My catharsis became writing a book and speaking all over the country. I get that from me. I had no intention it was going to go anywhere. It made me feel better to get it off my chest. But what I did realize, when you share a circumstance with someone that can relate to it, they will talk to you. So the more you dig in and the more you find out personal stuff, you might create something that you didn’t know you had the ability to, and now you are different. And I watch it all day long; people don’t do it.
Evans: Okay, so this is our final point. The painting is almost over, listeners. Hey, I am a Philly guy, too, originally.
Newman: I know, I know.
Evans: So listen, I watch you with clients, and you are looking at your clients differently. You are listening different. I think you have remarkable emotional intelligence. And you have established a habit of finding out what is going on, pain points, interest, passions, personality types is so important. We have a driver, social and analytic, with whom we are dealing here. Emotional dynamics, how does the client appreciate being appreciated? You know, you have been a tremendous supporter of the Art of WOW, from Knowledge Labs, and we are so grateful for that. You are looking at your clients differently, and you have established this habit of taking in information. Isn’t that critical to this whole new way of characterizing selling?
Newman: It changed those two things in my mind. Change breeds complacency or change breeds opportunity. To not adapt to change means you can lose efficiency, and you could be set behind the pack. Things have changed. It is really more about digging in with all the information that we can find and taking advantage of that and making a relationship somewhat better, but creating a more efficient sales cycle as well, too, because the trust is built.
I watch people that speak in a vernacular, to where they sound like a salesperson. You have to break it down and be willing to be you, to truly get people, and then you learn things. You learn the colleges people go to, the relationships they have, where they used to live. You learn all these little things where now they will start trusting you more, because you are you. And the minute that happens and your product is slightly lower than someone else, you will get the head nod because of the relationship. And I feel like I see people going the opposite way of they present product first, where they almost puke it out in front of everybody, and then hope it sticks. I believe it is you build the foundation first, and then the product just happens to come next.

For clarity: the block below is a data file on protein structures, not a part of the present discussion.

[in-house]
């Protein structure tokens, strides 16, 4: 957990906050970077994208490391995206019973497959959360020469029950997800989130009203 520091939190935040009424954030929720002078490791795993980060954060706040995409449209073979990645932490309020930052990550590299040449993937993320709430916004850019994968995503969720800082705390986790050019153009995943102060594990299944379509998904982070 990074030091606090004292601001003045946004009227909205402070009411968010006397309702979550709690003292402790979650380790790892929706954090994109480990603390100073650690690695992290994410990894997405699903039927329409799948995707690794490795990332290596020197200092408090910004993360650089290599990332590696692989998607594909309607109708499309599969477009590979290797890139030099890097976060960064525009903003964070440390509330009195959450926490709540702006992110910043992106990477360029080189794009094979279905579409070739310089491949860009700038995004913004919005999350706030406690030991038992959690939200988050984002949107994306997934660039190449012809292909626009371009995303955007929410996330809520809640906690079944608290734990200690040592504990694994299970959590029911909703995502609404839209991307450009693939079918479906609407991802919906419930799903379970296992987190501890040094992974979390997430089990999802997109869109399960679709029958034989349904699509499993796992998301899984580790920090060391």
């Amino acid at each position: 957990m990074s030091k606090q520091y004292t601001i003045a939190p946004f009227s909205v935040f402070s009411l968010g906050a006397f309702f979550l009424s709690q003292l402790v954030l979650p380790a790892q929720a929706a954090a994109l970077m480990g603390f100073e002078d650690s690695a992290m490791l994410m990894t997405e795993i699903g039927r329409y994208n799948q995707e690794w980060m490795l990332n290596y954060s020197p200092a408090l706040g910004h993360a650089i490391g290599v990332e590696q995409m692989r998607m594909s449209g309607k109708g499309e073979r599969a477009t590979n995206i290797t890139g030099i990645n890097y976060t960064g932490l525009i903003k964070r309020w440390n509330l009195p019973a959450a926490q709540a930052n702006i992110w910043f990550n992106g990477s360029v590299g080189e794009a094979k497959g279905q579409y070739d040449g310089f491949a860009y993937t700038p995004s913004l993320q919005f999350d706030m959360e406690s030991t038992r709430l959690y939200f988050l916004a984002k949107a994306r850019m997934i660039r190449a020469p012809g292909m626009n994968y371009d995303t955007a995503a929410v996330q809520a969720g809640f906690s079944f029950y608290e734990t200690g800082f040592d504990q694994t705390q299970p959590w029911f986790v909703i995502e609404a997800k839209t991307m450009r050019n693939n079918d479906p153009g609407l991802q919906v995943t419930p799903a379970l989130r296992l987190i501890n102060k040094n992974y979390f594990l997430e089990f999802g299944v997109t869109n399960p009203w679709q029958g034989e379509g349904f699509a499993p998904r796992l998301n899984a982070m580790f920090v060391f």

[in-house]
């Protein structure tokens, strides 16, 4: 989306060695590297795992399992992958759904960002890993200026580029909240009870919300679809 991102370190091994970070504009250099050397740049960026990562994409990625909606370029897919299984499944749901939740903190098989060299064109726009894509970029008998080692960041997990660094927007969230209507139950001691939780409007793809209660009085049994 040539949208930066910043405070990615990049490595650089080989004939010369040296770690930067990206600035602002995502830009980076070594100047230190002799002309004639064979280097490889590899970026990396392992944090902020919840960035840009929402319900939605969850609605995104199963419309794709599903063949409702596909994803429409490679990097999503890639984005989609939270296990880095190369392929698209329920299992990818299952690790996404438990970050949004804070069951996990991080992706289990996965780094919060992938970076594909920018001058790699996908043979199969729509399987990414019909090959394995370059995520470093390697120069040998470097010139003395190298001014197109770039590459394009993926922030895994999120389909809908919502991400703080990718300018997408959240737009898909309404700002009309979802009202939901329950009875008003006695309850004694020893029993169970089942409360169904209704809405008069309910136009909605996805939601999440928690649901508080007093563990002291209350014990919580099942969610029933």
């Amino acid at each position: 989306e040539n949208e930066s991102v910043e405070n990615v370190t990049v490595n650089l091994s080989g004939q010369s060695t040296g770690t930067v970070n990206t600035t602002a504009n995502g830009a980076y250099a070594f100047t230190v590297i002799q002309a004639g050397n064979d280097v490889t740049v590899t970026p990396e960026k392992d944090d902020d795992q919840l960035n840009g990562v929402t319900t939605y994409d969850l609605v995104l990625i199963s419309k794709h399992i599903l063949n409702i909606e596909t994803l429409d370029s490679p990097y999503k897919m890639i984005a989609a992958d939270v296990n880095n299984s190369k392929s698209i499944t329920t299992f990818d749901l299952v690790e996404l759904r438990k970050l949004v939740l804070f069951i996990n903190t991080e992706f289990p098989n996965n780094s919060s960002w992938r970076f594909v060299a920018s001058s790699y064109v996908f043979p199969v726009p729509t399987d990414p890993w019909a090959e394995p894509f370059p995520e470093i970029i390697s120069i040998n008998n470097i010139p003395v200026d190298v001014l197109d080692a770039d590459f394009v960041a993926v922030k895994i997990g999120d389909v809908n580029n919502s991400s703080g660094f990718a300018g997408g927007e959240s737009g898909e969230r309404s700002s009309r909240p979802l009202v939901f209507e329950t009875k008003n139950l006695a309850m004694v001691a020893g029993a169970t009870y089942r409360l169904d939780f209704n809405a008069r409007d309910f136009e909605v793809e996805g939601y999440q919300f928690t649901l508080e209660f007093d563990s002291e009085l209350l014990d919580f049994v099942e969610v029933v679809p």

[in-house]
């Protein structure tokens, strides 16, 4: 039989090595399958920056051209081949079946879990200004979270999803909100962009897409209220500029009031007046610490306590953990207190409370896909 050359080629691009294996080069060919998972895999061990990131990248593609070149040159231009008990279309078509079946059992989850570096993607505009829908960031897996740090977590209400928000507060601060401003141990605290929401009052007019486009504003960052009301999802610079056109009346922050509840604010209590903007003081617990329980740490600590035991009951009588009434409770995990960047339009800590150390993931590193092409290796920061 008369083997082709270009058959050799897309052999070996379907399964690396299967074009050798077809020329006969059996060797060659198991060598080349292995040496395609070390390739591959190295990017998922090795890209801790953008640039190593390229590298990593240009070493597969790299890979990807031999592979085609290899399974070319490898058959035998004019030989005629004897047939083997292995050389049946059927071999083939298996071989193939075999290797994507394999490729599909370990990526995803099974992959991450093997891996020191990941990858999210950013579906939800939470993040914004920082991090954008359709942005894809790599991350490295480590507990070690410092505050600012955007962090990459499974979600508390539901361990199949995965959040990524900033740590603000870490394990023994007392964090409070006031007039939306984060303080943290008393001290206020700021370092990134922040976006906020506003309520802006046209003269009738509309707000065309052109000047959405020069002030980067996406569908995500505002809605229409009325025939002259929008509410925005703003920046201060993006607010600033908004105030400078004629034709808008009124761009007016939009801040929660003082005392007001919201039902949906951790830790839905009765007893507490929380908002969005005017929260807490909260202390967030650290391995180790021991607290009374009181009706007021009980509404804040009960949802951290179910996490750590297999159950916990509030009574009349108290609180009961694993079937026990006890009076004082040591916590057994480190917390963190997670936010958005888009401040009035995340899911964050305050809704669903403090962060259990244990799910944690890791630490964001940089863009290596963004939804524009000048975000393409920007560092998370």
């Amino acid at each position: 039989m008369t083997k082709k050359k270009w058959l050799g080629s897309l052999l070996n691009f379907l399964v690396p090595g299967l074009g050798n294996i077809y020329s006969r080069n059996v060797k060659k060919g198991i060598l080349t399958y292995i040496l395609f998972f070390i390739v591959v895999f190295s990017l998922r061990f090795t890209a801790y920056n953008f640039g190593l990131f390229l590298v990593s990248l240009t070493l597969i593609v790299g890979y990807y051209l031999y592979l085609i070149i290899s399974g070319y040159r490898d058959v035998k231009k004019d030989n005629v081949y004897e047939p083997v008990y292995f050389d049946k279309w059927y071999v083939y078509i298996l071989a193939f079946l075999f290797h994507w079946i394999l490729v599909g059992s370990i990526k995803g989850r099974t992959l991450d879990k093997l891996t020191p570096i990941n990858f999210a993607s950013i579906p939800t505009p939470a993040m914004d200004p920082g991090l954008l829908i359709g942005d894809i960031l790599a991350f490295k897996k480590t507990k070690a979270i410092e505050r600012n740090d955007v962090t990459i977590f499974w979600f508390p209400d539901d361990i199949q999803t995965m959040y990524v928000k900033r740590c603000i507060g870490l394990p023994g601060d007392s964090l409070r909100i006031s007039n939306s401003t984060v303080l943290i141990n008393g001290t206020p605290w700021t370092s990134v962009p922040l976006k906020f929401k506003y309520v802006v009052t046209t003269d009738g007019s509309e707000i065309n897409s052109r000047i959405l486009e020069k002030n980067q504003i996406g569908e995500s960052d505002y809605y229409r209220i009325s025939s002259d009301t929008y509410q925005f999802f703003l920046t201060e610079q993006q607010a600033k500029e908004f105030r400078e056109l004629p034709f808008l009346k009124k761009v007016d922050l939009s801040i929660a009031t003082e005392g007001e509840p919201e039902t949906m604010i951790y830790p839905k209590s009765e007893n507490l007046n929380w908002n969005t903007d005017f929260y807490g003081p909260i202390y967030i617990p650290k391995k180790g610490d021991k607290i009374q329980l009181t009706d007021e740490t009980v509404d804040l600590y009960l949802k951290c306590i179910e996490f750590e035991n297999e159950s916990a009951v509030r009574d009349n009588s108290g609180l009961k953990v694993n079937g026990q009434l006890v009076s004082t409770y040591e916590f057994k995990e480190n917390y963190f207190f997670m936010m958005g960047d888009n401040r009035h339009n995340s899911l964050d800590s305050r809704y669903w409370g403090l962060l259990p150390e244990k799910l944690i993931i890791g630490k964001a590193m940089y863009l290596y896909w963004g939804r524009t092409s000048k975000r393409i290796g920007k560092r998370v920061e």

Evans: One of our great mentors in Labs, Knowledge. Shared, is Betsy Sanders. Betsy took a job with Nordstrom in 1973 making, I believe, $2.75 an hour, right? Decades later, her career ended, she was one of the highest-paid employees at Nordstrom. And because, the reason that happened was because she created this whole mindset around a client experience. She said something very important to me, Matt, and I want to get your comment on it. We were doing a workshop and she said, “You know, success is not who you know, rather success is who knows you and what they are saying about you when you are not in the room.”
Newman: That is really good.
Evans: Isn’t that right? Isn’t that what you are trying to espouse here, what Betsy Sanders said?
Newman: I completely agree with that. Are you leaving something in a positive impact, where people, when your name comes up or someone needs a service that your job provides, that they are not recommending the company, whoever you work for, they are recommending you. If that is what you are leaving, there is no ceiling on what you can do.
Evans: And you are Exhibit A. Matt Newman. We want you, Matt and I want you, not only a bigger business, we want you to have a better business. We want you to have an awesome business, a flock of loyalists, that are singing your song, telling stories about you, that you are making meaning on a regular basis with that group. Thanks, everybody. Bye-bye.